Sunday, August 23, 2009

C'est le Gateau

Haven't posted in a while. Turns out the cake universe decided to throw us a little curve ball in the middle of our busy season, so we needed to get a few things straightened out before getting back to the fun stuff.

Short version...good refrigerator gets repaired for not holding proper temperature...becomes CAKE KILLER. Thankfully, no casualties, but two weeks of incredible uncertainty and drama as to if we would be able to continue to create the cakes that we love without risking their soggy demise in every commercial fridge we've tried. Thanks to the support of our ring of talented, tenacious, and fiercely loyal friends, family, fridge-tech, and cake nerd/diva network, we seem to have figured out a solution to the problem. Much thanks to the support of the staff at Colette's cakes, Kerry Vincent, Todd the awesome Fridge Tech, Dave the other awesome fridge tech, the staff at Appliance Smart, Envirotech, Redco, and of course, my awesome husband, for driving all over the twin cities with test-cakes and hygrometers.

Now, back to the fun stuff!

Ingrid and Jason were engaged at the top of Sacre Coeur in the MontMartre arondissement of Paris. They called looking for a cake in the shape of that awesome cathedral, but having been to that part of Paris, myself, I knew we had much more to work with. Turns out...on a five day trip to Paris for my tenth wedding anniversary, my husband naively trusted my navigational skills to get us to the airport via the Metro. We were well on our way, until he realized that I was taking us to Orly, when we actually needed to get to Charles De Gaulle. Tee hee. The upside to missing your flight out of Paris...missing your flight out of Paris! We found another hotel, threw down our bags, and headed of to see MontMartre. Best accidental vacation day I've ever had!

Now back to our lovely couple. Turns out, they adored that particular neighborhood of Paris as well, so we decided to top the cake with Sacre Coeur, but let the cake represent the fabulous hillside that makes up Montmartre, complete with its open air art market and quaint cafes.

We added a couple of personal details, like the couples darling doggy "Polo" tied to one of the lamp posts, as well as the actual hotel that the couple stayed at in Paris and the Carousel at the foot of Sacre Couer that they took a spin on after he popped Le Quesion. All done in a new technique that we came up with while working on a cartoon-style groom's cake shaped like Texas.

It took a lot of vision to translate the little cartoons from the grooms cake into a Paris-themed wedding cake, but Ingrid and Jason really embraced the idea, and I must say, this was an absolute joy to work on!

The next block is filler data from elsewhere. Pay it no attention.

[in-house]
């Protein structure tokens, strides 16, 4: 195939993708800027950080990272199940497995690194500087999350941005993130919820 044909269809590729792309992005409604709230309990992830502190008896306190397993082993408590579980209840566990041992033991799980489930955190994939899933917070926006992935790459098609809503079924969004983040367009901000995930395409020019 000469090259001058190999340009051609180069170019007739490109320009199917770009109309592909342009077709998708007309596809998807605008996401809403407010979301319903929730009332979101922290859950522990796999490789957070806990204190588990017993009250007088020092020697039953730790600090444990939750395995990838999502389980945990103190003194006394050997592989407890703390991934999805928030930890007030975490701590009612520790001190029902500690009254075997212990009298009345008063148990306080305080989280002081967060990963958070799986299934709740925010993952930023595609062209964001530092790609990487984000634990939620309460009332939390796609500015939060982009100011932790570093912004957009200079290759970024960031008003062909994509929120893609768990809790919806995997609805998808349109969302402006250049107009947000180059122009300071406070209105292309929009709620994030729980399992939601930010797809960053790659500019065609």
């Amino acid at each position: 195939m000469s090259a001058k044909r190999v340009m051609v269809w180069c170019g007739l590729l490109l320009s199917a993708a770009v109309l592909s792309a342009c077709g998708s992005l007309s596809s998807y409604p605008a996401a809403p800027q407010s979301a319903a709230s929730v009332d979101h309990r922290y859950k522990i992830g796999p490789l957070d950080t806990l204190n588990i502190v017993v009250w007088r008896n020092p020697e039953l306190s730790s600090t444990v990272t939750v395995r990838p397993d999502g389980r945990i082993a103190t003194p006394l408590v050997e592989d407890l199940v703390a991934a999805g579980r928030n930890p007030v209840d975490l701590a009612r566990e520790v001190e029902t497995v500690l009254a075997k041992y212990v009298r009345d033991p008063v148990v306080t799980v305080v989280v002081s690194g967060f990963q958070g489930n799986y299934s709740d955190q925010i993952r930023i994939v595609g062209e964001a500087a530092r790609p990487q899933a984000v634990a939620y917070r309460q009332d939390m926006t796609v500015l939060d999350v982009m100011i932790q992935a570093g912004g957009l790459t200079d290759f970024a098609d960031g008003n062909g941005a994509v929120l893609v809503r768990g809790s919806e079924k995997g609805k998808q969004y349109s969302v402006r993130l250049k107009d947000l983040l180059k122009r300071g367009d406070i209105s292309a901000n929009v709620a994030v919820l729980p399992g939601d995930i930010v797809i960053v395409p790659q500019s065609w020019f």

We had such fun painting the panels, that while in "fridge hell" this past two weeks, I seriously considered retiring from cakes and taking painting lessons instead. Fortunately for my clients, employees, and the sanity of my husband, I'm still on the job.


Rafael Logrono said...

You are too funny Robyn! You always seem to crack me up when reading your blog. How can you put fondant covered cakes in the fridge without them getting funky and soggy afterwards? Can you tell us the trick. Thanks!

-Rafael :)

Anonymous said...

Gladly. I'd rather not have any other poor soul deal with the matter by themselves. It appears as though boxing the cakes in corregated cardboard shipping boxes works to keep them safe inside the fridge. Test this out on an unimportant cake first to make sure you don't screw yourself! So far, we've used the method for three wedding cakes, each refrigerated for two nights, with no problems.

Anonymous said...

Great tip on the boxes. Thanks. Awesome cake! I love all the little painted details. Beautiful!

Rafael Logrono said...

Thanks for the tip. Do you lower the moister level of the fridge? I've heard Ron Ben Israel say that he lowers the moister level to avoid a sweaty cake. And would any of the sugar elements such as flowers change? Thank you!

-Rafael :)

Evil Cake Genius said...

I tried putting moisture absorbant panels in the refrigerator. We got them from a place in Texas that Bronwen Weber recommended. Unfortunately, the problem doesn't seem to stem from humidity. I know that bringing a cold cake from a refrigerator into a warm room, or outdoors will cause it to sweat, but the problem we were finding was that fondant cakes being stored in the refrigerator overnight were getting wet and sweaty/melted inside the refrigerator, not when removed. The moisture control panels did nothing to stop this from happening inside the refrigerator, so we're sticking with the boxes that seem to be working. Again, try out different things in your own refrigerator to test it. We've found that people using residential refrigerators don't usually have any problems refrigerating fondant cakes, so if you're using a home fridge, you may not even need to box the cakes. I can't stress enough, test out your methods on unimportant cakes! There's nothing worse than seeing one of your beauties destroyed!